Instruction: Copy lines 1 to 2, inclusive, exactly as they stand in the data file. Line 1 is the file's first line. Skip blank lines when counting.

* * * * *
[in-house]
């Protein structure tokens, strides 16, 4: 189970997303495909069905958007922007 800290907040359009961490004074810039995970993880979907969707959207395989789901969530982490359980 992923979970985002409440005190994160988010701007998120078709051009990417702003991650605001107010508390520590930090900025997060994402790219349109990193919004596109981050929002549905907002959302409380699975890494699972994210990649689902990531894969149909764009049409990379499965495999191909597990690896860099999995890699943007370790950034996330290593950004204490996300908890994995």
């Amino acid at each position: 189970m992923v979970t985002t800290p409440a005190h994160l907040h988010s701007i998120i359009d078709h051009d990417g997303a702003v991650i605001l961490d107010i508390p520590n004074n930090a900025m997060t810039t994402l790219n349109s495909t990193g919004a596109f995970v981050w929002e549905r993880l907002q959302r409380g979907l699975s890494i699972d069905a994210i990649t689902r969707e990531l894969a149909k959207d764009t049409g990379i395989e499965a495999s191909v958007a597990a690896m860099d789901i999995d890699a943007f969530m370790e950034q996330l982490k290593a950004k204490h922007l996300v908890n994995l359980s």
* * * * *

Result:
[in-house]
């Protein structure tokens, strides 16, 4: 189970997303495909069905958007922007 800290907040359009961490004074810039995970993880979907969707959207395989789901969530982490359980 992923979970985002409440005190994160988010701007998120078709051009990417702003991650605001107010508390520590930090900025997060994402790219349109990193919004596109981050929002549905907002959302409380699975890494699972994210990649689902990531894969149909764009049409990379499965495999191909597990690896860099999995890699943007370790950034996330290593950004204490996300908890994995």